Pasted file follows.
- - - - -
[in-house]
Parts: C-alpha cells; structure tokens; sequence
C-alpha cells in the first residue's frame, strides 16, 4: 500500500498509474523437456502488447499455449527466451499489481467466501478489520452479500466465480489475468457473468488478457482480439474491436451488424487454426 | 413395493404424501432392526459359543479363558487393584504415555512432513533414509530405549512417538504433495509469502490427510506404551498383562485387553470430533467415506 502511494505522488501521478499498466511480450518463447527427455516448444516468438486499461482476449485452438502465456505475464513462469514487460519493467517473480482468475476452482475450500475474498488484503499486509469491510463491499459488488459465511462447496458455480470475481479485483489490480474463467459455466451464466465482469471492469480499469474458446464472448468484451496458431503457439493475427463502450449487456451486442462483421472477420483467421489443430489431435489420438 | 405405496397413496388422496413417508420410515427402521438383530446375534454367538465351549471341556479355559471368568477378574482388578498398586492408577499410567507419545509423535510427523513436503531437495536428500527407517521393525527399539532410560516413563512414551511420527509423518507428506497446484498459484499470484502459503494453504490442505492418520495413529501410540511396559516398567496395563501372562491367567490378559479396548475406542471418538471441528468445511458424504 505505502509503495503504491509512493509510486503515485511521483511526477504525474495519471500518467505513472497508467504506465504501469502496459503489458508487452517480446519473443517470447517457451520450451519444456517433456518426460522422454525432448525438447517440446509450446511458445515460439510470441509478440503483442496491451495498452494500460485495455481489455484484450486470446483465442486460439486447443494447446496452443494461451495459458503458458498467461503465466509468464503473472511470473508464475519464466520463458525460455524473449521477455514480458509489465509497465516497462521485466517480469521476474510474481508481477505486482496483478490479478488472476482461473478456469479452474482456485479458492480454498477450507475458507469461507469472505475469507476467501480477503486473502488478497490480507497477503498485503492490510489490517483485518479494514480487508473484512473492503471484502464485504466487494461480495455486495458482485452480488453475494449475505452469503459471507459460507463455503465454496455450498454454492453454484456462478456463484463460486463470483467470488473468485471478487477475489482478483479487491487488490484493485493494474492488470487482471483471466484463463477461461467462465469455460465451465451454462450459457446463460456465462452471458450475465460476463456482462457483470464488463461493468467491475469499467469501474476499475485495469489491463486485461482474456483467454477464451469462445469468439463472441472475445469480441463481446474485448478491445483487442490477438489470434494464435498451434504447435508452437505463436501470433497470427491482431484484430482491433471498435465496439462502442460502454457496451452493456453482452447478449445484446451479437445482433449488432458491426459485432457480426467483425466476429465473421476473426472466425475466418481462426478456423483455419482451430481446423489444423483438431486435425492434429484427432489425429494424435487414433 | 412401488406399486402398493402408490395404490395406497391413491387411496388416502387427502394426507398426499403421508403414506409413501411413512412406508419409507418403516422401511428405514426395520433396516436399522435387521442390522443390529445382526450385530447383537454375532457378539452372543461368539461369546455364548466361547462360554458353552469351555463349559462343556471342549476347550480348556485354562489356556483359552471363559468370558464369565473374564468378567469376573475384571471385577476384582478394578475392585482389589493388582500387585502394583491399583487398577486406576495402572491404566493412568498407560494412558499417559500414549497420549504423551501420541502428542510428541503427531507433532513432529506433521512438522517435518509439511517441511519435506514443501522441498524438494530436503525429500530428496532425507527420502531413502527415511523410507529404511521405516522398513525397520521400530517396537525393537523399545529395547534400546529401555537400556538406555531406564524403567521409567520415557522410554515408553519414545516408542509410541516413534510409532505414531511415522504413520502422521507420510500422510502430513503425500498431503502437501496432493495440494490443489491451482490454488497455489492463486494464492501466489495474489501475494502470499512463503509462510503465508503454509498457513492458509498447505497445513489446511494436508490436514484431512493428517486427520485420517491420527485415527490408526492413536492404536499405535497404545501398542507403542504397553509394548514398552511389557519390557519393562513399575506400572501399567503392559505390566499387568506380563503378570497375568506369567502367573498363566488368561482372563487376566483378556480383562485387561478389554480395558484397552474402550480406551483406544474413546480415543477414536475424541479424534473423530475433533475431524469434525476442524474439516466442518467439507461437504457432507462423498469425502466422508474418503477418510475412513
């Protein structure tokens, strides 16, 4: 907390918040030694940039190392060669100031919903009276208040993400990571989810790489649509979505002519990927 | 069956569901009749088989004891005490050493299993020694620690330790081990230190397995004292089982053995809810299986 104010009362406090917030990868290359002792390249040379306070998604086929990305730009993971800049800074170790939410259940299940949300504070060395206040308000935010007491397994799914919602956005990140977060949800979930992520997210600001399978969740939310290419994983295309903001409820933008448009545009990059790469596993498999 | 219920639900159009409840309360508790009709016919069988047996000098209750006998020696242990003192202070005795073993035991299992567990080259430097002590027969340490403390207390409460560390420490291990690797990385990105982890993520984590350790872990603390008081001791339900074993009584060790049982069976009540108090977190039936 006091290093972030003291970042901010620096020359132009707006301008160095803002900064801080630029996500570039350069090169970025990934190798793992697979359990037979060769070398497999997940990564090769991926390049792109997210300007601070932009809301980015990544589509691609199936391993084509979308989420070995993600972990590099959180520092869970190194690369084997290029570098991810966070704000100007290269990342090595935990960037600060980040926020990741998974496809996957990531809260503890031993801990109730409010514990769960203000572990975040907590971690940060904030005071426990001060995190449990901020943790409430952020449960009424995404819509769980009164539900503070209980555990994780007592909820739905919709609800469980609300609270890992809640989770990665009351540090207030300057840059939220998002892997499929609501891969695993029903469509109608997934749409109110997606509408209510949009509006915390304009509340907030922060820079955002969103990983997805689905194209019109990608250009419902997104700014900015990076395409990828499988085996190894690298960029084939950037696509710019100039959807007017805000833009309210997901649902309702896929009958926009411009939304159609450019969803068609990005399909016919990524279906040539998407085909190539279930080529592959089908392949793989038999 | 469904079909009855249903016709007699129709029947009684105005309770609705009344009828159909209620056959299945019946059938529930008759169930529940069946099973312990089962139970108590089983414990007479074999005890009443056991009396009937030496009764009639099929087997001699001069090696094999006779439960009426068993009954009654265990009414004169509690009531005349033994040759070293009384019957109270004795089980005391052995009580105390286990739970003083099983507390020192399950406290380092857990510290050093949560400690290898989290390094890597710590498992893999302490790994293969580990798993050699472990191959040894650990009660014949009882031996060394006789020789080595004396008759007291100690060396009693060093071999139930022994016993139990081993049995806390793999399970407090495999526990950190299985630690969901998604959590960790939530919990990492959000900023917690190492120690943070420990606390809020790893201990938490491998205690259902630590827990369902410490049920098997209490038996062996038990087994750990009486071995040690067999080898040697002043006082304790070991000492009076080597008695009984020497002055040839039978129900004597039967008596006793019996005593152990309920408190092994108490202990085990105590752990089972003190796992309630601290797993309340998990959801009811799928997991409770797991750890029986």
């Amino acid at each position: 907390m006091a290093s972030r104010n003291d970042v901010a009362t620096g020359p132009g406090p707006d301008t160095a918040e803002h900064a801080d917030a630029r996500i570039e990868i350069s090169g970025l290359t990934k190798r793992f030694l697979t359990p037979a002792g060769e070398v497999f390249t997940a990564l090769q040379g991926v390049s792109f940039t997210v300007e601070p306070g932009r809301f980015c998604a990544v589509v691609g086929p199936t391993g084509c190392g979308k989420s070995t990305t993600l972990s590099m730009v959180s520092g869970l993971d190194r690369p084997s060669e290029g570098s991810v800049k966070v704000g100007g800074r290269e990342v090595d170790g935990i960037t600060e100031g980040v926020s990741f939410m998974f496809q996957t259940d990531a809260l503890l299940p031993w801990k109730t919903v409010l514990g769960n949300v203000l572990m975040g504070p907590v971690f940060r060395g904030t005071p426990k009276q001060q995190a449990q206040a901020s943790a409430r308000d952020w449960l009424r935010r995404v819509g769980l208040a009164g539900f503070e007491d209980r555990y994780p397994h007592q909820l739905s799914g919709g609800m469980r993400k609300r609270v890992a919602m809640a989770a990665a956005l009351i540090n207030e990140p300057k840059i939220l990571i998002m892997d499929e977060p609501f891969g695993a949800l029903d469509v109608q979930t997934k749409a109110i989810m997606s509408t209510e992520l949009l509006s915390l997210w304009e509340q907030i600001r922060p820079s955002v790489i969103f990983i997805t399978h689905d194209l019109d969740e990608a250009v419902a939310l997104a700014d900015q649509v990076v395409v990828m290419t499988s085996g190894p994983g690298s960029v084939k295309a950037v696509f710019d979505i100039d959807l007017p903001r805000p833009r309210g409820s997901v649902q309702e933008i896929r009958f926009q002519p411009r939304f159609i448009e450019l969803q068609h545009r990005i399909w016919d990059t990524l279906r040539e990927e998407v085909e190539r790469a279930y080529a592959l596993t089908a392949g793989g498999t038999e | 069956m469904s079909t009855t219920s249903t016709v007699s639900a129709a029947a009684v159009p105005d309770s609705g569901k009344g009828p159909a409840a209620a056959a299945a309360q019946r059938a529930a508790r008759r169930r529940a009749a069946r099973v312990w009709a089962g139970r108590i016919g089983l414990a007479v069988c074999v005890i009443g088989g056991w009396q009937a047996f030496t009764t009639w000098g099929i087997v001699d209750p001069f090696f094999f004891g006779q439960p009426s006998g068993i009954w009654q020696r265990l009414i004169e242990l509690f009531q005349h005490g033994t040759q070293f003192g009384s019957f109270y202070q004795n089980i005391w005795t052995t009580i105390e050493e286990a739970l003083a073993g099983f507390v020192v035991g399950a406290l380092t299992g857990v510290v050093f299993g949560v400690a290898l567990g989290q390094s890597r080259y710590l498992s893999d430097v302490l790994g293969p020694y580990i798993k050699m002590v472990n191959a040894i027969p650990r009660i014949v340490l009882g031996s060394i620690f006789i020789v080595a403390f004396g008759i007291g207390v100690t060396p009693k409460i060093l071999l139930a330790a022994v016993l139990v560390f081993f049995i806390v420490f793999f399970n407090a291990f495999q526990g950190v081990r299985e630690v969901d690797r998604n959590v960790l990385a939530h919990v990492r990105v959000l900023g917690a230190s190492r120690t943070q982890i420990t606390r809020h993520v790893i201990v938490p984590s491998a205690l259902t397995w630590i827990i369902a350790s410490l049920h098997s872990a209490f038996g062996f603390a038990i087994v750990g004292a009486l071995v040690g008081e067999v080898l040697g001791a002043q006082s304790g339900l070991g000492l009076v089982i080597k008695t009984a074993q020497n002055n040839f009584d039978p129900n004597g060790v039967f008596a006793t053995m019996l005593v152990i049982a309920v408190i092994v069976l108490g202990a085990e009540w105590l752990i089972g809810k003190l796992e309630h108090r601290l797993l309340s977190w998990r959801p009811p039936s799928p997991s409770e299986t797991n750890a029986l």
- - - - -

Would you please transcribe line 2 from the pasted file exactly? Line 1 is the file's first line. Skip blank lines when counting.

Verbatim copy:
Parts: C-alpha cells; structure tokens; sequence